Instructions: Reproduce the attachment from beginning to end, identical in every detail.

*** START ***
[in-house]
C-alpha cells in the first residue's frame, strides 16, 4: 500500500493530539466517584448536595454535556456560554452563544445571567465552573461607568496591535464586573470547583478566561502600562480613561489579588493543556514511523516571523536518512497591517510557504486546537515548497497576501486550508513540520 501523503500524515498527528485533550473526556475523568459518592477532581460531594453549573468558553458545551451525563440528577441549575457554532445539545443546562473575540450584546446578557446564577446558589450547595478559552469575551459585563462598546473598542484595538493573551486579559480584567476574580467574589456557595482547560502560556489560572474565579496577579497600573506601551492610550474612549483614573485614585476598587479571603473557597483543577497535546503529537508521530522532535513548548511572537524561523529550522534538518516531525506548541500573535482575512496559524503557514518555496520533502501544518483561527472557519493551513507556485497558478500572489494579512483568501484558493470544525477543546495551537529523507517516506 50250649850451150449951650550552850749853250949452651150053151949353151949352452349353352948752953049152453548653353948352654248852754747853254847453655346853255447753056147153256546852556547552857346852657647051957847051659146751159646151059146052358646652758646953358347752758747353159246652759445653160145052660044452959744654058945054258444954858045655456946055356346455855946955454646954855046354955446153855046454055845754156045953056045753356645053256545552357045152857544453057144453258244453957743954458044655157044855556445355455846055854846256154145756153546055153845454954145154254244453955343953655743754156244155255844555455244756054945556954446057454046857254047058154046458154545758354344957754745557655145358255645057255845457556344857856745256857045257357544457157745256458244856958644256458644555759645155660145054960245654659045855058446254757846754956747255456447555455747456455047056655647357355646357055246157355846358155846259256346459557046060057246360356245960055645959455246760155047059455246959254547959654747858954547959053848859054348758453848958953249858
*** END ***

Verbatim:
[in-house]
C-alpha cells in the first residue's frame, strides 16, 4: 500500500493530539466517584448536595454535556456560554452563544445571567465552573461607568496591535464586573470547583478566561502600562480613561489579588493543556514511523516571523536518512497591517510557504486546537515548497497576501486550508513540520 501523503500524515498527528485533550473526556475523568459518592477532581460531594453549573468558553458545551451525563440528577441549575457554532445539545443546562473575540450584546446578557446564577446558589450547595478559552469575551459585563462598546473598542484595538493573551486579559480584567476574580467574589456557595482547560502560556489560572474565579496577579497600573506601551492610550474612549483614573485614585476598587479571603473557597483543577497535546503529537508521530522532535513548548511572537524561523529550522534538518516531525506548541500573535482575512496559524503557514518555496520533502501544518483561527472557519493551513507556485497558478500572489494579512483568501484558493470544525477543546495551537529523507517516506 50250649850451150449951650550552850749853250949452651150053151949353151949352452349353352948752953049152453548653353948352654248852754747853254847453655346853255447753056147153256546852556547552857346852657647051957847051659146751159646151059146052358646652758646953358347752758747353159246652759445653160145052660044452959744654058945054258444954858045655456946055356346455855946955454646954855046354955446153855046454055845754156045953056045753356645053256545552357045152857544453057144453258244453957743954458044655157044855556445355455846055854846256154145756153546055153845454954145154254244453955343953655743754156244155255844555455244756054945556954446057454046857254047058154046458154545758354344957754745557655145358255645057255845457556344857856745256857045257357544457157745256458244856958644256458644555759645155660145054960245654659045855058446254757846754956747255456447555455747456455047056655647357355646357055246157355846358155846259256346459557046060057246360356245960055645959455246760155047059455246959254547959654747858954547959053848859054348758453848958953249858